The Rutgers Board of Governors got a big, passionate reception Wednesday at the Camden campus. Outside, more than 100 students rallied against the proposed merger with Rowan University. Inside, more than 40 individuals testified about what the merger would mean to them.
Students, faculty and community members, many decked out in Rutgers red, spoke out against folding the Camden campus into Rowan University.
New Jersey Senate President Stephen Sweeney, D-Gloucester, pleaded with the crowd to keep an open mind.
“It would be horrible to kill an idea that you don’t know what it is,” said Sweeney, as the crowd yelled and booed.
Sweeney pointed out that the proposal is far bigger than the Rowan Rutgers Camden merger; it will impact much of higher education in New Jersey.
A long line of speakers argued that changing names would mean a loss of academic prestige and excellence for students coming to Camden.
Rutgers Camden religion professor John Wall argued that, even though Rutgers stands to gain some in the proposal to restructure New Jersey’s higher education, the losses would be greater:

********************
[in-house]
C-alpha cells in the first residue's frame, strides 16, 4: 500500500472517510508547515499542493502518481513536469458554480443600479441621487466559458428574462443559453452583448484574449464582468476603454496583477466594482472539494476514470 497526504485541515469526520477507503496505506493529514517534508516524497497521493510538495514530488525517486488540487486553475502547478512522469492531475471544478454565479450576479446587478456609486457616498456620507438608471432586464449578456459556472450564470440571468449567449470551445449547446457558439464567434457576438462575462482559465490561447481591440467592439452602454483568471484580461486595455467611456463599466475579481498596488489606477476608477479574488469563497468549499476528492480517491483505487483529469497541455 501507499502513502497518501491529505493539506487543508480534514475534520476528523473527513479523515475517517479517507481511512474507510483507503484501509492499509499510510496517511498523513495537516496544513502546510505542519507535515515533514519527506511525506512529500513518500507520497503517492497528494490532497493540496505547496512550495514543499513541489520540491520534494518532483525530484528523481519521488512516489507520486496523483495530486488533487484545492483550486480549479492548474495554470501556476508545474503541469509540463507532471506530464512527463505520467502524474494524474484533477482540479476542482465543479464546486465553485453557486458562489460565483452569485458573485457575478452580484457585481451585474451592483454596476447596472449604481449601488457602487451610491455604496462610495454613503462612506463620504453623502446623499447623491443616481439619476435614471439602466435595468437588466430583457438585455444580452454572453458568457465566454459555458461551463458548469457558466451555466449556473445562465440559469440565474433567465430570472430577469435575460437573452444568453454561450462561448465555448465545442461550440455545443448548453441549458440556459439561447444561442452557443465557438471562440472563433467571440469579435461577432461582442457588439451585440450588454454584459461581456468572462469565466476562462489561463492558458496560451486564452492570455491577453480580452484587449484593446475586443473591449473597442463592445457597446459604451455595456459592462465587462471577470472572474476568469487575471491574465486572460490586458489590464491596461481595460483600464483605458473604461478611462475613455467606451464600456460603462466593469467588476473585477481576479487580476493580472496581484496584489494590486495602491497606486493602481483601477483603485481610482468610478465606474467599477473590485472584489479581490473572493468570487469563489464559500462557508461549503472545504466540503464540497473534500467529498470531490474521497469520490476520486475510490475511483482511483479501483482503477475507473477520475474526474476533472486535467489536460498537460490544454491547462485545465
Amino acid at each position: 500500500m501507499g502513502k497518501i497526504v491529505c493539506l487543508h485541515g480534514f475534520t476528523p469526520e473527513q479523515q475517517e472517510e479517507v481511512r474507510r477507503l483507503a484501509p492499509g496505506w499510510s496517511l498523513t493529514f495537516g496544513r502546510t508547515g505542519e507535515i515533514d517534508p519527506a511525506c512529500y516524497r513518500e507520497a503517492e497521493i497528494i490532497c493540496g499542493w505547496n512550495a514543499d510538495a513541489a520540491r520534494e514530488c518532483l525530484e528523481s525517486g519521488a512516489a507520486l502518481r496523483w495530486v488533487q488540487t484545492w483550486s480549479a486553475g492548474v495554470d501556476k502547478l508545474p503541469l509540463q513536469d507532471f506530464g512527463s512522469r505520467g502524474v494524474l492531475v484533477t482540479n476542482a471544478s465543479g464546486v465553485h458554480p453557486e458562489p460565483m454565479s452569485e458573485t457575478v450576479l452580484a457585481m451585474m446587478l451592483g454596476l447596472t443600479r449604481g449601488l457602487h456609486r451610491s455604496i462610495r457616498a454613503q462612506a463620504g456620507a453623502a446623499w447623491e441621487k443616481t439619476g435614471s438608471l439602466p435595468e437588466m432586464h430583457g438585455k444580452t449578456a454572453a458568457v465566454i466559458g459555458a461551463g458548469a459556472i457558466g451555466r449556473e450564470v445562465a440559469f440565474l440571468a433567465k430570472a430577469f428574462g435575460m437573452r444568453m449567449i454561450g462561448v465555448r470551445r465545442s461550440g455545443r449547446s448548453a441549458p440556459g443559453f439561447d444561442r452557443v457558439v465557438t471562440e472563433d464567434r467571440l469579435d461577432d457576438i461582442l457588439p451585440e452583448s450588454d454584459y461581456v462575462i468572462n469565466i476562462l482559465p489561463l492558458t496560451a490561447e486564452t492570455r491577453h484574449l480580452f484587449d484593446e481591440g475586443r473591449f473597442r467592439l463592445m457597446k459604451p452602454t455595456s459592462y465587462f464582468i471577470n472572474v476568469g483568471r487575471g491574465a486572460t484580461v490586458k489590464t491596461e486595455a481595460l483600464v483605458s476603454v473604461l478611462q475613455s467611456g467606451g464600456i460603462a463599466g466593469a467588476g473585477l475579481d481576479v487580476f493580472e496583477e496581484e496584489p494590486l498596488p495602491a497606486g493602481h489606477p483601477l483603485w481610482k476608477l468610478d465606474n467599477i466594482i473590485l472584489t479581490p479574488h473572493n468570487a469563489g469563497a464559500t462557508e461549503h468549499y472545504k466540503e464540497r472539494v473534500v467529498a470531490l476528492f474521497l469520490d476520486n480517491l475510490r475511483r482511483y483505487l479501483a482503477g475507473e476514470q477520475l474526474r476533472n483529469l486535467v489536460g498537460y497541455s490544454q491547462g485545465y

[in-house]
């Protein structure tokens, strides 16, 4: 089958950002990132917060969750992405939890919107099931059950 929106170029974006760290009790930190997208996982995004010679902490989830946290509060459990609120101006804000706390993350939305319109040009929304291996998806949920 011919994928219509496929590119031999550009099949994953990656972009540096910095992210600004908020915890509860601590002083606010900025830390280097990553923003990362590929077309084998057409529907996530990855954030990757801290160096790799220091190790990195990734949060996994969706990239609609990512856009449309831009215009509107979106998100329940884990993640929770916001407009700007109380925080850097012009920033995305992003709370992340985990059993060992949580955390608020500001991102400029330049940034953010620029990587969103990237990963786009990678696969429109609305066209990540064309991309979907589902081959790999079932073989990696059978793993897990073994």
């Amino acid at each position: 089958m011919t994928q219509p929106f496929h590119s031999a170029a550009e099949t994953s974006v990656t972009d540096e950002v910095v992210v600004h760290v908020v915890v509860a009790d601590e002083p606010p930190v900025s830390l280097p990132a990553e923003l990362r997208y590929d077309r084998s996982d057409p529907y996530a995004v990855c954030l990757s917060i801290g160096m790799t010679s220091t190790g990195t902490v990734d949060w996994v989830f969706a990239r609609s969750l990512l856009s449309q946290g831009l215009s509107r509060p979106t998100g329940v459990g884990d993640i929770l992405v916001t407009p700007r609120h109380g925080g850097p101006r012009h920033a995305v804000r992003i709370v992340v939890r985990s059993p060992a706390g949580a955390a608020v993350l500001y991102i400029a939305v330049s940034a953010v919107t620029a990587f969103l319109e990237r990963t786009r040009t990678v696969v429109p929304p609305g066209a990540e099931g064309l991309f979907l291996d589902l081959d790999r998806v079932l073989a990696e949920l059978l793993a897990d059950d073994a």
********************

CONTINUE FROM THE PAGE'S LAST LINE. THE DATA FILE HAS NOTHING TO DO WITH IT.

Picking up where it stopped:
“Rutgers would be divesting itself of its foothold in the South of New Jersey including thousands of former students and alumni and millions of dollars in revenue,” said Wall. “The board and president McCormick would be remembered 20 years from now, less for gaining a medical school in the North, and more for unnecessarily ceding the fastest-growing third of the state.”
Rutgers marketing professor Julie Ruth consulted her own recent research on brand identity to discuss how Rutgers might be affected in the long term.
“If Rutgers severs Rutgers Camden from Rutgers, Rutgers will be perceived as breaking relationships, but not just relationships but betraying members of its own family,” she said.
Ruth warned that the Rutgers brand would be tarnished, affecting the university’s ability to attract students, faculty and funding.
Board members and university president Richard McCormick assured students that those enrolled now, and those enrolling in this academic year, would graduate with a degree from Rutgers.